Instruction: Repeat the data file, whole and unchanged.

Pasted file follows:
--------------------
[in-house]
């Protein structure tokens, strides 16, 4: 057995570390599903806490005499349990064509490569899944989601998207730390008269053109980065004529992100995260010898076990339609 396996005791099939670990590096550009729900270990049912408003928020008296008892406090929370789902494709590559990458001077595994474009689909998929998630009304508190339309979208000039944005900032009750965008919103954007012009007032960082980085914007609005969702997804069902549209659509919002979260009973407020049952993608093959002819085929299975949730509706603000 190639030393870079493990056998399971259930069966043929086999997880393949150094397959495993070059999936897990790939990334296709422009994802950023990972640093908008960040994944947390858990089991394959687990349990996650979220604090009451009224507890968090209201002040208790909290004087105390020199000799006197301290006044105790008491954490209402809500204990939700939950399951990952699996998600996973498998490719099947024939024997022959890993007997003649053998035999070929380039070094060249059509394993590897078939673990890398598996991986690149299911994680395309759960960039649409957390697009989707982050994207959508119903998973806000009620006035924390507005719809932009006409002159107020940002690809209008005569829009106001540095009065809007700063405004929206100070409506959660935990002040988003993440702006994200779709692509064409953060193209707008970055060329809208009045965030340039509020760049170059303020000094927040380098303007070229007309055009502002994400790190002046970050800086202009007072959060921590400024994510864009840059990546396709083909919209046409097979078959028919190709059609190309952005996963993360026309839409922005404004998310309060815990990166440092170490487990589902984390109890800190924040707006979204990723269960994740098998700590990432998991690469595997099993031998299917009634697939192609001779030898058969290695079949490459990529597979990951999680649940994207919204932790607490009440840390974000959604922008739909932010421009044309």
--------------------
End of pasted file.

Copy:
[in-house]
């Protein structure tokens, strides 16, 4: 057995570390599903806490005499349990064509490569899944989601998207730390008269053109980065004529992100995260010898076990339609 396996005791099939670990590096550009729900270990049912408003928020008296008892406090929370789902494709590559990458001077595994474009689909998929998630009304508190339309979208000039944005900032009750965008919103954007012009007032960082980085914007609005969702997804069902549209659509919002979260009973407020049952993608093959002819085929299975949730509706603000 190639030393870079493990056998399971259930069966043929086999997880393949150094397959495993070059999936897990790939990334296709422009994802950023990972640093908008960040994944947390858990089991394959687990349990996650979220604090009451009224507890968090209201002040208790909290004087105390020199000799006197301290006044105790008491954490209402809500204990939700939950399951990952699996998600996973498998490719099947024939024997022959890993007997003649053998035999070929380039070094060249059509394993590897078939673990890398598996991986690149299911994680395309759960960039649409957390697009989707982050994207959508119903998973806000009620006035924390507005719809932009006409002159107020940002690809209008005569829009106001540095009065809007700063405004929206100070409506959660935990002040988003993440702006994200779709692509064409953060193209707008970055060329809208009045965030340039509020760049170059303020000094927040380098303007070229007309055009502002994400790190002046970050800086202009007072959060921590400024994510864009840059990546396709083909919209046409097979078959028919190709059609190309952005996963993360026309839409922005404004998310309060815990990166440092170490487990589902984390109890800190924040707006979204990723269960994740098998700590990432998991690469595997099993031998299917009634697939192609001779030898058969290695079949490459990529597979990951999680649940994207919204932790607490009440840390974000959604922008739909932010421009044309």